If there’s anyone on the planet that can claim, tongue-in-cheek, a trademark to the words, “And we back!,” it’s probably the gospel-loving rap prodigy from Chi-town. Backed with his signature jazzy piano, saxophone riffs and choir vocals, Chance the Rapper delivered another uplifting and soulful album that will please fans and critics alike.
Is this Chance’s debut album? Well, sort of. He came into the game with three massively successful mixtapes, all of which were released for free to the public with him only making money off touring and selling merch. The first was the hilarious and touching “10 Day,” a tribute to the 10-day suspension he received for being caught with weed in high school. His next project, “Acid Rap,” was a game changer, with Chance addressing topics of drug addiction, losing friends to Chicago’s brutal streets and using music to cope with the harsh, unforgiving reality of being a black Chicagoan. This touching and sharply intelligent mixtape thrust him into the spotlight as one of Chicago’s newest and most unique MCs. He then proceeded to release the beautiful gospel-rap masterpiece, “Coloring Book,” a thoughtful and uplifting record that affirmed his Christian faith. Built on themes of family, community and love for one another, “Coloring Book” also went on to win a Grammy award for Best Rap Album.
“The Big Day,” Chance’s latest album, follows up “Coloring Book” with yet another victory lap, designed to make everyone from your daughter to your grandpa smile and run out onto the dance floor. It’s a story of Chance’s wedding, telling the tale of a newly-married 27-year-old and a proud father transitioning to family life and dedicating himself to improving Chicago. It’s not as thematically cohesive or consistent as his previous works, as it feels less like an artistic statement and more like a wedding photo album. Nevertheless, it makes you smile enough to let that go.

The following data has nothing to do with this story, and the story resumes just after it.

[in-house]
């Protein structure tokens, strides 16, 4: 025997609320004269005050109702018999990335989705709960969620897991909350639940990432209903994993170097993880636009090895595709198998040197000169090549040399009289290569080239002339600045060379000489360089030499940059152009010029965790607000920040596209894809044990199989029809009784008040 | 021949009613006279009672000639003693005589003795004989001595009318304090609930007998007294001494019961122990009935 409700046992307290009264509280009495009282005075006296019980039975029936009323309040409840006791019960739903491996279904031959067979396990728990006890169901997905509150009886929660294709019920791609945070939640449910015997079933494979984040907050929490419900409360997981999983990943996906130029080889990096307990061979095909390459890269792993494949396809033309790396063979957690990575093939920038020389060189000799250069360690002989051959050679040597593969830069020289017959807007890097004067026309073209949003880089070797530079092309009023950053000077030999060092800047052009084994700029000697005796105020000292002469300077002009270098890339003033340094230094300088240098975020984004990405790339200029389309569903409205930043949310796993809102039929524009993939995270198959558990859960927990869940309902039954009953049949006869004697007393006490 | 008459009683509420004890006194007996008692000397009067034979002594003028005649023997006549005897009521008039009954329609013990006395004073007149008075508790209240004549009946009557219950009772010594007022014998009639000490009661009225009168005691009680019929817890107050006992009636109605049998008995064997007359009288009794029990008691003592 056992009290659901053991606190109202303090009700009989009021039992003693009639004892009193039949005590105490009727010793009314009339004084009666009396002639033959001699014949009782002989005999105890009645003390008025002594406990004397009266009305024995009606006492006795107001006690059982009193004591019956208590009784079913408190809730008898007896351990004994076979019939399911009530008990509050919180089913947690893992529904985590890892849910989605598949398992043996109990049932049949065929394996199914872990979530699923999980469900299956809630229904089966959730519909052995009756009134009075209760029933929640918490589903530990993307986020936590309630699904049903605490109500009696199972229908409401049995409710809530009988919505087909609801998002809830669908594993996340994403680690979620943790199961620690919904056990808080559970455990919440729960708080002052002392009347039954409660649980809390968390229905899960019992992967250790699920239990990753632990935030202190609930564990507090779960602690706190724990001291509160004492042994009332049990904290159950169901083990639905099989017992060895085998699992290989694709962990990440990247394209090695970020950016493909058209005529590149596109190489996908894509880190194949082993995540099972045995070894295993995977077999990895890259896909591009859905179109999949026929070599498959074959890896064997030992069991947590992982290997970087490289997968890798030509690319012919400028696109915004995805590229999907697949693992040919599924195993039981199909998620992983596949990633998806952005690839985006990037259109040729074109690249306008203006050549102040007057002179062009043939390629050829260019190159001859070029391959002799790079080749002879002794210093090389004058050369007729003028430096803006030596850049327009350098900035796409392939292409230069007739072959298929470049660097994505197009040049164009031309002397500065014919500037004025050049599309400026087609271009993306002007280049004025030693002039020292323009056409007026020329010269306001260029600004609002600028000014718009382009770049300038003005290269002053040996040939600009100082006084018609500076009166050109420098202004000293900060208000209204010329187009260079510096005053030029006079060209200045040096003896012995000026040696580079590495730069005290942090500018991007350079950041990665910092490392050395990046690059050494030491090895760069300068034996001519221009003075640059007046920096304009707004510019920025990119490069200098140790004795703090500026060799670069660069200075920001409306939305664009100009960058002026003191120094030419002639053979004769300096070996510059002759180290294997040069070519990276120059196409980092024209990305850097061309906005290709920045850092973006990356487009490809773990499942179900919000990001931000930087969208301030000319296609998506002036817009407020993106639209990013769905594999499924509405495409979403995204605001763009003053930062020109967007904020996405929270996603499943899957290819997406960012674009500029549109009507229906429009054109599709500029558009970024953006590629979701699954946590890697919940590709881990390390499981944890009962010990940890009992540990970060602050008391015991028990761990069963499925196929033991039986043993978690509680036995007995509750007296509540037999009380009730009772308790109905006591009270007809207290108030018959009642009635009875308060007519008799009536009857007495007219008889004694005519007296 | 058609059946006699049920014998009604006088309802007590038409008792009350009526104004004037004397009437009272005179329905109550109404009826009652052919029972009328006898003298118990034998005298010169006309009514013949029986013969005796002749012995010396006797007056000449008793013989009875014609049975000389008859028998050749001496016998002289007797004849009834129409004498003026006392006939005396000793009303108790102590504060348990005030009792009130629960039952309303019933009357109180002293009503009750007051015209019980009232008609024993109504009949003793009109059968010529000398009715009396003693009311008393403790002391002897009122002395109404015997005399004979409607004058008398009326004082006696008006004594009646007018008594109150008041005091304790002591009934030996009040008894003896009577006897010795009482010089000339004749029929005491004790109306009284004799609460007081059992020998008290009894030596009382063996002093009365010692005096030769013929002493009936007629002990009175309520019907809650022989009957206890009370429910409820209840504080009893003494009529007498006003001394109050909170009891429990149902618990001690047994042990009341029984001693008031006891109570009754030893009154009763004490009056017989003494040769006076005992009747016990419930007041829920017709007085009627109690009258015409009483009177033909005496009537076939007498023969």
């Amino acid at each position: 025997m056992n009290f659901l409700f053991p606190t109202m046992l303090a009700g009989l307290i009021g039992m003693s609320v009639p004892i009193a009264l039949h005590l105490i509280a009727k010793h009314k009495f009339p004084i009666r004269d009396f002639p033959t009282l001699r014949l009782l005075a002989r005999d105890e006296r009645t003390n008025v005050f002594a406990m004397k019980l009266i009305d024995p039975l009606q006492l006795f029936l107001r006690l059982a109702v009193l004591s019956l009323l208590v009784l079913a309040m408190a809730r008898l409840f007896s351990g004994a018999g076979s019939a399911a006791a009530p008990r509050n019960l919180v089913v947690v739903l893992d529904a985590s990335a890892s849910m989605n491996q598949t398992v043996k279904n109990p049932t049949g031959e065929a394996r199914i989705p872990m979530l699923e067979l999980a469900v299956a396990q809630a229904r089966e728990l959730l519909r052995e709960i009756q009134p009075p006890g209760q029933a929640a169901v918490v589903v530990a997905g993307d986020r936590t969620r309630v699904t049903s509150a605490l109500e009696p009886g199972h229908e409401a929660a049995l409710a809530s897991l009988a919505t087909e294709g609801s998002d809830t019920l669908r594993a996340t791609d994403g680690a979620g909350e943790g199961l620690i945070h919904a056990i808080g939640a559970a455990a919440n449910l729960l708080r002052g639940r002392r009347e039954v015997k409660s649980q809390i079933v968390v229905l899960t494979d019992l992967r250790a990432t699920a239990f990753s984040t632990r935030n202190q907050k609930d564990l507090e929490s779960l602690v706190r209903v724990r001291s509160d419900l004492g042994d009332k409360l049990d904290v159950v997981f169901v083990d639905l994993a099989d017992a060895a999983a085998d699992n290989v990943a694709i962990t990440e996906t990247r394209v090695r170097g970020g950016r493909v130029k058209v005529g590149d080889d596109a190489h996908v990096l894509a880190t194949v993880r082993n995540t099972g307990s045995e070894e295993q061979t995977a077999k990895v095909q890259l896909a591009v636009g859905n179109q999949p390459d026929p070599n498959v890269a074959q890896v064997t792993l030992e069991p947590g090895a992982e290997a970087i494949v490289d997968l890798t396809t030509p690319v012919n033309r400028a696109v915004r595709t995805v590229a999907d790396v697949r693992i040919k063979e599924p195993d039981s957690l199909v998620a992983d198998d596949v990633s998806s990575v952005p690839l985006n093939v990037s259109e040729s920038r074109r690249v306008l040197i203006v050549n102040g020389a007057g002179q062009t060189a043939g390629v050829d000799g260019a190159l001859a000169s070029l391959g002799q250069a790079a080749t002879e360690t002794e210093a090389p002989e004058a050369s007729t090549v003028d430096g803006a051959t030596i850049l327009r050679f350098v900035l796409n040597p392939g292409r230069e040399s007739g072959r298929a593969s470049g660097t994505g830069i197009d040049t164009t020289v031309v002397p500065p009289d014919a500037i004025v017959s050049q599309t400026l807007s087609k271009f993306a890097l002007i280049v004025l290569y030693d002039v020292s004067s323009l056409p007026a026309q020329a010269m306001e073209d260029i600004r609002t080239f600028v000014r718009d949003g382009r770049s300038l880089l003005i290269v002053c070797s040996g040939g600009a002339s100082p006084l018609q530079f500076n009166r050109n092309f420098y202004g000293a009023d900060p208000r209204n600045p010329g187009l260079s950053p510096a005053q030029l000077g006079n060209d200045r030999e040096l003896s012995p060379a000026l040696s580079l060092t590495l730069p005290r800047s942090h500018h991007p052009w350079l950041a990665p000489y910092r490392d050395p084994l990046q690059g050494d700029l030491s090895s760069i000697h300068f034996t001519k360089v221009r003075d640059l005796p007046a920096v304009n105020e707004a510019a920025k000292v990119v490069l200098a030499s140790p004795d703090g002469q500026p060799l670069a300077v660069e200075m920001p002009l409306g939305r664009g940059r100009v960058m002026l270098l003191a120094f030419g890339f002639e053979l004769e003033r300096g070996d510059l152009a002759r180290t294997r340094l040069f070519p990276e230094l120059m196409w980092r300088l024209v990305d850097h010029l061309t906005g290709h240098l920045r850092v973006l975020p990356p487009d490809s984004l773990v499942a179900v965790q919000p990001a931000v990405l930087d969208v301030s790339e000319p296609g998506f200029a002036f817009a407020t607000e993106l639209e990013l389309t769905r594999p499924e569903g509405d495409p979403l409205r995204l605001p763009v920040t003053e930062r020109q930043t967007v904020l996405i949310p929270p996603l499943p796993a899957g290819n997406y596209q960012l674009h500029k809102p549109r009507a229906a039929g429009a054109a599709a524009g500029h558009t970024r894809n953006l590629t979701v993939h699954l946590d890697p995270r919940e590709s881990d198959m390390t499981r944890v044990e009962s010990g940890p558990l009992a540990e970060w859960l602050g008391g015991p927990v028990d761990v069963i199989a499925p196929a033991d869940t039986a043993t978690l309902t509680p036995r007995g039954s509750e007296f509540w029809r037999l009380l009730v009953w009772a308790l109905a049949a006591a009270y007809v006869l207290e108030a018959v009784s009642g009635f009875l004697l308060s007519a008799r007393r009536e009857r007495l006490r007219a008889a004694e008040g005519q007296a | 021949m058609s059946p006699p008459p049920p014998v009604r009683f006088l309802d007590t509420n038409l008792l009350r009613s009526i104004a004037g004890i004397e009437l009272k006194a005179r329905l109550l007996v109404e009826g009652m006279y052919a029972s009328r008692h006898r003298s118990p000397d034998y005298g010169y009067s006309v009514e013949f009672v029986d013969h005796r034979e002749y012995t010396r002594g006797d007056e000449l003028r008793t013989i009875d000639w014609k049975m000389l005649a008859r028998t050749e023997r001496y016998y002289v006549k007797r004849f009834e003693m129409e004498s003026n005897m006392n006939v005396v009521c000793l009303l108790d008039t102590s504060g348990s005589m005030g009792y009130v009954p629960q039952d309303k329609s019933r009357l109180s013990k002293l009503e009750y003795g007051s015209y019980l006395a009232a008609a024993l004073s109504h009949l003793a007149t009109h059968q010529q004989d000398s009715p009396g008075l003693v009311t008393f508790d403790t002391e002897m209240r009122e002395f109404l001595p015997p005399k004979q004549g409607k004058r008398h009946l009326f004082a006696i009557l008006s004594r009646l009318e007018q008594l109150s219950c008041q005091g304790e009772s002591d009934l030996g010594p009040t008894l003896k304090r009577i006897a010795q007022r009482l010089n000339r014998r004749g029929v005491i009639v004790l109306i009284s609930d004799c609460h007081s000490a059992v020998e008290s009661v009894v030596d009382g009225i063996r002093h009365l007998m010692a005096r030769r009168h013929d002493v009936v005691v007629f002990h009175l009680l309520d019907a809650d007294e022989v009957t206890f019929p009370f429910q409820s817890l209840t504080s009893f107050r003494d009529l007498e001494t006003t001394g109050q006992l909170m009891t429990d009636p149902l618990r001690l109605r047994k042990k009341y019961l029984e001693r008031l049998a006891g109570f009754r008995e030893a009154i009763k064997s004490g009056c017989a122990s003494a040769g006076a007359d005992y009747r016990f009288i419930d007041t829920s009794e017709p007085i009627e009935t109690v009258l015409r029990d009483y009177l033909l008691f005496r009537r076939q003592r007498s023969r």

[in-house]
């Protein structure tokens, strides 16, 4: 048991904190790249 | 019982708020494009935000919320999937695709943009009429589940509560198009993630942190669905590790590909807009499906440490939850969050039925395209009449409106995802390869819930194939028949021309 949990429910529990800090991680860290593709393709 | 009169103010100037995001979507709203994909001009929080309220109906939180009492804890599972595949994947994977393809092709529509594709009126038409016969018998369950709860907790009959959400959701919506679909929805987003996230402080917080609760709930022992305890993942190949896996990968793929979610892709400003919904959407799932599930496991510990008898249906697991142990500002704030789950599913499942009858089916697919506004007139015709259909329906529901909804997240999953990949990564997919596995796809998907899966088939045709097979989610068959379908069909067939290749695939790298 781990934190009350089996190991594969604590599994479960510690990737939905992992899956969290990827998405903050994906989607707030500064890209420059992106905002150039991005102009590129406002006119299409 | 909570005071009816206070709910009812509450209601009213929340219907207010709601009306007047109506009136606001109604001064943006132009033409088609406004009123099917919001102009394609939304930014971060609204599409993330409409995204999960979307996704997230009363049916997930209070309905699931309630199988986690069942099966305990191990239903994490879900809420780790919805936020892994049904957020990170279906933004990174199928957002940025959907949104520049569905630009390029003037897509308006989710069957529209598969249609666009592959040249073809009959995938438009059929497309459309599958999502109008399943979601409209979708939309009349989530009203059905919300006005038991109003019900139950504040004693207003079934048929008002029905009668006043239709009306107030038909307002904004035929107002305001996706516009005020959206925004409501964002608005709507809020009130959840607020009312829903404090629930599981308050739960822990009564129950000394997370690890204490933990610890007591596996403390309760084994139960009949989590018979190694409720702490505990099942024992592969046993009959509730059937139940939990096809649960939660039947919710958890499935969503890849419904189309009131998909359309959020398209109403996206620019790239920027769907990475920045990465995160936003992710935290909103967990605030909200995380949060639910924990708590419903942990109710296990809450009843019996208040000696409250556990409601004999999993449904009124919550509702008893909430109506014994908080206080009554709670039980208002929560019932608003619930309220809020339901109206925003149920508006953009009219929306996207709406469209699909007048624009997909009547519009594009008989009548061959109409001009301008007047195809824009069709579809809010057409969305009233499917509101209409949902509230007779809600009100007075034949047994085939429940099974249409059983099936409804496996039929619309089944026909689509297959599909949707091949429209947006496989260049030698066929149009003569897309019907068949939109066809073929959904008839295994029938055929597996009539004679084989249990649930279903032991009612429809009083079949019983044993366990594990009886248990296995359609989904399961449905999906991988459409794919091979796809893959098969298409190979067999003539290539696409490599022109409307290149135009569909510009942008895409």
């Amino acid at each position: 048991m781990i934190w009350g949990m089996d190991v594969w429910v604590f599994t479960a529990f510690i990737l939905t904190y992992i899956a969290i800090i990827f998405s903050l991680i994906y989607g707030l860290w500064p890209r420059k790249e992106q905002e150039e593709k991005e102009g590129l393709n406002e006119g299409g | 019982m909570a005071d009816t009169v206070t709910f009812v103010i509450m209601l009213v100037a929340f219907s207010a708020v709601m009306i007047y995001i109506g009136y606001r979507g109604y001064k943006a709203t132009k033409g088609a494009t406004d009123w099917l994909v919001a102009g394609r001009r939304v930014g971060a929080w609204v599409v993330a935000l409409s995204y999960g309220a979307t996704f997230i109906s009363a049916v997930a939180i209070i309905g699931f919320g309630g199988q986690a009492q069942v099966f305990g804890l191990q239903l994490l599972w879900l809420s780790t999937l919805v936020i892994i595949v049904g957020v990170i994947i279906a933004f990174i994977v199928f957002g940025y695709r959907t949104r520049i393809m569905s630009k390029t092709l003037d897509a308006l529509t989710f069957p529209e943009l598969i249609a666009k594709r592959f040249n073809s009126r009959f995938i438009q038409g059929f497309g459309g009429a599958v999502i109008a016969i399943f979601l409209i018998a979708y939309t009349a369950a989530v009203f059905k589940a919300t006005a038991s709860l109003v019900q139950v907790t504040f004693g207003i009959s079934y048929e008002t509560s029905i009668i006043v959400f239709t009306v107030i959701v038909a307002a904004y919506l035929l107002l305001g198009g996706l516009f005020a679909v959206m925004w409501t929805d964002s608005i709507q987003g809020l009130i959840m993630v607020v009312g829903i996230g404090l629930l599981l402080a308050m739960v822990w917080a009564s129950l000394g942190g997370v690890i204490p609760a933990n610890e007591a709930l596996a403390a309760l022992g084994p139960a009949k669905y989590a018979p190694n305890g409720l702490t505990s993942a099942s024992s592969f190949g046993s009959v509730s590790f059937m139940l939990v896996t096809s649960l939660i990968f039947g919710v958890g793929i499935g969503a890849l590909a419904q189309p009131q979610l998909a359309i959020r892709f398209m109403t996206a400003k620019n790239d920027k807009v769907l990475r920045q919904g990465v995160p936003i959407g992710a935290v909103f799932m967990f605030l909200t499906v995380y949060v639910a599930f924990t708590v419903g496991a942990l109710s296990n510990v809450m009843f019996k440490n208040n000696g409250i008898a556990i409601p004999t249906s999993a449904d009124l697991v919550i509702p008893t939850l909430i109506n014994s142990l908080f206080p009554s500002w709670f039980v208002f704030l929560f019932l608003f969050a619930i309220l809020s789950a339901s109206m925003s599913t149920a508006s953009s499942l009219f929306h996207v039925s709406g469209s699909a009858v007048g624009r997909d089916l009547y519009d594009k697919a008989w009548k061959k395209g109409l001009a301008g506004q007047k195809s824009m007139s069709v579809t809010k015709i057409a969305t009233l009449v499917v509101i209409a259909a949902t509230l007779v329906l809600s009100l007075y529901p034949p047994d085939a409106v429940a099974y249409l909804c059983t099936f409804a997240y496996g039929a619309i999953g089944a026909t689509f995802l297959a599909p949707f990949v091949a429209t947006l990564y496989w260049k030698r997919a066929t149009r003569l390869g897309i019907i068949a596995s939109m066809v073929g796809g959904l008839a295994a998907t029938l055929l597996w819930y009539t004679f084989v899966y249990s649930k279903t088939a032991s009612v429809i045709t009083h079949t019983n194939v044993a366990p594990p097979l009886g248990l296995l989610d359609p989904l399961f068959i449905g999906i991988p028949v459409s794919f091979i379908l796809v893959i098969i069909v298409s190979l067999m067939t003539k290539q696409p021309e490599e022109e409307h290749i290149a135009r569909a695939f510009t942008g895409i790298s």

The album opens strong with “All Day Long,” a cheerful and hilarious track (backed by fantastic John Legend vocals) that sets the themes of the album: Chance’s fame, his family life and his love for his community. This is followed by the beautiful “Do You Remember,” a nostalgic ode to the endless childhood summers in which Chance reminisces over the journey he’s taken to get here. Once again, Chance delivers witty, hard-hitting lyricism backed by the vocals of the talented Benjamin Gibbard. The track feels like something straight out of Lupe Fiasco’s playbook: great lyricsm backed by star-studded background vocals (not surprising given that they both hail from Chicago and Lupe is a legend).
This project also does a great job of highlighting Chance’s versatility as a rapper. In this album, he bounces through the jazzy opening track with an energetic and crazy flow then slows it down for tracks like “Eternal” and “Hot Shower.” His ability to use his voice and personality to command the vibe of any song has always been impressive, and it’s clear he’s aware of how talented he is.
Chance is probably the only rapper ever to be this famous before his major label debut. If you look at the biggest hip-hop stars of today and yesterday, from Drake to Jay-Z to Kanye West to Kendrick Lamar, it’s hard to think of any that attained Chance’s level of fame before their major label debut. Chance handles his popularity with grace and a sense of humor, often cracking jokes and framing his social appeal as a deep bond with his fans and community rather than an all-encompassing fame-worship.
While I enjoyed the message of this album and really like Chance as a person, I can’t help but feel that he’s lost some of the focus that made some of his earlier projects work so well. The thematic focus is fairly narrow, and that’s OK, but making the album 22 songs long seems excessive. In the era of streaming, the idea of an absurdly long tracklist seems to be commonplace, resulting in some tracks, such as “Ballin Flossin’” and “Slide Around,” being weaker and a little less effective than they could be.
Overall, this is a pretty solid album by Chance. Thematically, it doesn’t quite match up to the genius of “Coloring Book” or the hard-hitting honestly of “Acid Rap,” but it still stands on its own as a rite of passage for Chance into a new life of fatherhood, marriage and dedication. He succeeds in making an album that you can play in the car with your parents, play at your wedding reception or just vibe to as you cruise down the highway and think about life. It has something for everyone, and Chance doesn’t let his fans down in delivering music that is funny, lighthearted and delightful, even if it isn’t quite Grammy-caliber material.
7.5/10 – An enjoyable and funny listen not to be taken too seriously.